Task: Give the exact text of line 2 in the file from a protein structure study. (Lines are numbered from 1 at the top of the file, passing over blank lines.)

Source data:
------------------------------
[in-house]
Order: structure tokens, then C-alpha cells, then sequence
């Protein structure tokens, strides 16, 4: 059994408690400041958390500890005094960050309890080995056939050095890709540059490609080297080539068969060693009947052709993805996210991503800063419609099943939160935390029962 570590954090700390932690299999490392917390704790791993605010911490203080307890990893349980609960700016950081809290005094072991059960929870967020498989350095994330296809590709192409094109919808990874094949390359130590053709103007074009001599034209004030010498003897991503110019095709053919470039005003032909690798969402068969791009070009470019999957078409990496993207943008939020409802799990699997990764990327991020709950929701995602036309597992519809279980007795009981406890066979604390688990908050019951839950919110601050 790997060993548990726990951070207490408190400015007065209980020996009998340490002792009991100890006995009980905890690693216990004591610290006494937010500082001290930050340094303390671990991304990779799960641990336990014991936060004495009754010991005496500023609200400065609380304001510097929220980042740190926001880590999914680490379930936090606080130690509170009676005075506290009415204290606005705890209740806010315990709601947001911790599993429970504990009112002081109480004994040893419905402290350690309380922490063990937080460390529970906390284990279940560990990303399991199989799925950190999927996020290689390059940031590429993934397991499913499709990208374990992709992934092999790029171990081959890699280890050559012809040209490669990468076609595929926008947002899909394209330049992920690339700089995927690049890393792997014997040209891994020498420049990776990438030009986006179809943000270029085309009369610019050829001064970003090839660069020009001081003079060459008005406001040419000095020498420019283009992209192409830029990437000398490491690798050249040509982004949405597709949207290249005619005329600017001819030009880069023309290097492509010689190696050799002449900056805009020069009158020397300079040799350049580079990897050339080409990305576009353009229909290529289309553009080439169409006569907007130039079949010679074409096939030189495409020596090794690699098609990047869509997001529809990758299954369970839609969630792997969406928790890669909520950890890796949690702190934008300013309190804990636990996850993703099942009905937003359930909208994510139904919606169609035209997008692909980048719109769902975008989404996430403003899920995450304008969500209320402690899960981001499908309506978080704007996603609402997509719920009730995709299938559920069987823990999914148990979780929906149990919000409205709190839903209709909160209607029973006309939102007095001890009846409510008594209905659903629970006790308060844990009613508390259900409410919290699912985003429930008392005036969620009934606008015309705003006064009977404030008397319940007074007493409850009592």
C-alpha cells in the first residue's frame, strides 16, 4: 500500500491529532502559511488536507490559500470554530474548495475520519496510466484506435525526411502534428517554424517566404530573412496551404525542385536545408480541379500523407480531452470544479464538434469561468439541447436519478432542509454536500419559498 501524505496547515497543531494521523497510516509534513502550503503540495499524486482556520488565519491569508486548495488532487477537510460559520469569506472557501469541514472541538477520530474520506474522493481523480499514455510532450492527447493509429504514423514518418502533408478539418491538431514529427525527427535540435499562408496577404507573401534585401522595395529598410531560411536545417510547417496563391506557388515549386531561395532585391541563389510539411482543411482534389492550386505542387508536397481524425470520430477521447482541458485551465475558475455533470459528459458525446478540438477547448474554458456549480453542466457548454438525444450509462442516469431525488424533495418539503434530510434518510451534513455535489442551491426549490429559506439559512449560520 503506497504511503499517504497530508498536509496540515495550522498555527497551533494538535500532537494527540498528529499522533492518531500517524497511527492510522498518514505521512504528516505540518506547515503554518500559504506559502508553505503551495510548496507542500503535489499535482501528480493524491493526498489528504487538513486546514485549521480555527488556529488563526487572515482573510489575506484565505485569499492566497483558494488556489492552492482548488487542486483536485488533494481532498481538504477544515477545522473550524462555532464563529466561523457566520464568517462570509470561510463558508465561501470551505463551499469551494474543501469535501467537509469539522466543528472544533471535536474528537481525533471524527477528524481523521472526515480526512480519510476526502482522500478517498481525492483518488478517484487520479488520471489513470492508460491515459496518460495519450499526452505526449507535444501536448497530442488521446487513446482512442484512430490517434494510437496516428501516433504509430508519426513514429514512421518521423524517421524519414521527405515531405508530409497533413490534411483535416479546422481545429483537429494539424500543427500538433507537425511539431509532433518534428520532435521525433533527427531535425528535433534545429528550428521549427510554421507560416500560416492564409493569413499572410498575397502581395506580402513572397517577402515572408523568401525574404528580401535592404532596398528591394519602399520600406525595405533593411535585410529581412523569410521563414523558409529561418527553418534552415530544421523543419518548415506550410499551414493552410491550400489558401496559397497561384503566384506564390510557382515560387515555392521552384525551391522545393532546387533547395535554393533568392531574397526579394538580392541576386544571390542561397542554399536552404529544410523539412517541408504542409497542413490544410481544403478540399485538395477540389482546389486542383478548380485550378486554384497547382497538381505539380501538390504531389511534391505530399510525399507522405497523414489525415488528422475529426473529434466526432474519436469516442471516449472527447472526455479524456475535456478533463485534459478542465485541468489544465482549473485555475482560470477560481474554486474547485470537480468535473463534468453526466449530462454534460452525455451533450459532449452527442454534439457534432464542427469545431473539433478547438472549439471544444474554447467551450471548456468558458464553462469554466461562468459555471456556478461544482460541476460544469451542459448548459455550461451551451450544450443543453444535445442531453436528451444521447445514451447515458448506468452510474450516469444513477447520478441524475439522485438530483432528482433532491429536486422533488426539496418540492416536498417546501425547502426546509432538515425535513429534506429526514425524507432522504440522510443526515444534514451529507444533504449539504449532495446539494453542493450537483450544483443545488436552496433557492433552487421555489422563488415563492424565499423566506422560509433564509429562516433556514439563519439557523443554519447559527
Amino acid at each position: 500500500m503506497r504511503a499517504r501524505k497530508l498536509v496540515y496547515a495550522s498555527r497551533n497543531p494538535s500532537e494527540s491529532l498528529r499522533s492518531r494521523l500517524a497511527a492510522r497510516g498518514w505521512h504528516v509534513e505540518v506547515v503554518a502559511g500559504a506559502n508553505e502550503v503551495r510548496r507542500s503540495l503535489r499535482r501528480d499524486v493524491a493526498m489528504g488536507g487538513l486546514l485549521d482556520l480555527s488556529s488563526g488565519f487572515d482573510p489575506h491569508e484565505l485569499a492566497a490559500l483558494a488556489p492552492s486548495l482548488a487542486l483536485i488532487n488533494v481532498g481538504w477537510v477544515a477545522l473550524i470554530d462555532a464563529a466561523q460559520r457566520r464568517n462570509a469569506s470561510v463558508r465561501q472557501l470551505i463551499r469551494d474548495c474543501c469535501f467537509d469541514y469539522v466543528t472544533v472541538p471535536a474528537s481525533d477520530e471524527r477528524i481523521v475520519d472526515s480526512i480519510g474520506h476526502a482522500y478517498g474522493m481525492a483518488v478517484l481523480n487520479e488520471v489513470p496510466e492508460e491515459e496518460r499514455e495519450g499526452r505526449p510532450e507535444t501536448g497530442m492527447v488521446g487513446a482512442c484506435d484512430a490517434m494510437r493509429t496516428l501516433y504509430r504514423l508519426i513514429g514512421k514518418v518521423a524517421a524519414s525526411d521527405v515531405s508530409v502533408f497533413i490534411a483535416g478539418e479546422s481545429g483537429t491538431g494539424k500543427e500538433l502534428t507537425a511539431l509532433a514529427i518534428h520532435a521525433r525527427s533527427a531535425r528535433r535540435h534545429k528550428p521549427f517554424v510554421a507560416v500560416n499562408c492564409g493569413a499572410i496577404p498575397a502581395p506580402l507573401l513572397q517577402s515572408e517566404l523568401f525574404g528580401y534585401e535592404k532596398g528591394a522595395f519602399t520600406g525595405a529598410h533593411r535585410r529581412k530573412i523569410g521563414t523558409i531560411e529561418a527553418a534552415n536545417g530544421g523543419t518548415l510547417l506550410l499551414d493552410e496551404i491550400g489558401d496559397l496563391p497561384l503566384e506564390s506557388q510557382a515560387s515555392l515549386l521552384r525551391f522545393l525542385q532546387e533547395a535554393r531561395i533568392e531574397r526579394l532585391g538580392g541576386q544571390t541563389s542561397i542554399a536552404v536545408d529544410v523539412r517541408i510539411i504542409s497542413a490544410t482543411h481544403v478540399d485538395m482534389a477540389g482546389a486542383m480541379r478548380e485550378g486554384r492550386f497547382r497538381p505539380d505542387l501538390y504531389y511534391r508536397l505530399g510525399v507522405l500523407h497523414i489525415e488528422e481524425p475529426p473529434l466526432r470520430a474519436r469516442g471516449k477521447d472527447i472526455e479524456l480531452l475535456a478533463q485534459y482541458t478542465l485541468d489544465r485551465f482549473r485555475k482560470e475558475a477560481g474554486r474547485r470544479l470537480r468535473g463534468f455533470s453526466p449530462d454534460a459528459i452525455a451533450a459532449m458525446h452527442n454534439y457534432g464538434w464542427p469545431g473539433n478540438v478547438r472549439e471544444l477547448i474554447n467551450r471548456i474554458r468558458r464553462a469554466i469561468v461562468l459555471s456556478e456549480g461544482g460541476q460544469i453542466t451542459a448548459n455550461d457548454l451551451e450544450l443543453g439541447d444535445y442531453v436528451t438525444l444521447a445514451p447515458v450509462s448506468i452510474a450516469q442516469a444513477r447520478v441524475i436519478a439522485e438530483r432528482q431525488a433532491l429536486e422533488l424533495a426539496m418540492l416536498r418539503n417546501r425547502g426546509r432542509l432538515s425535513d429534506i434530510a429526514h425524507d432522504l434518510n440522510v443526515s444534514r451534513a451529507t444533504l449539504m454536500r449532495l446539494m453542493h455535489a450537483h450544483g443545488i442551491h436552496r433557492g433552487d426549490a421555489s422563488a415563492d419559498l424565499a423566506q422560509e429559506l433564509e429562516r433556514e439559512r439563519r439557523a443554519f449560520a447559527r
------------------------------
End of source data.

Order: structure tokens, then C-alpha cells, then sequence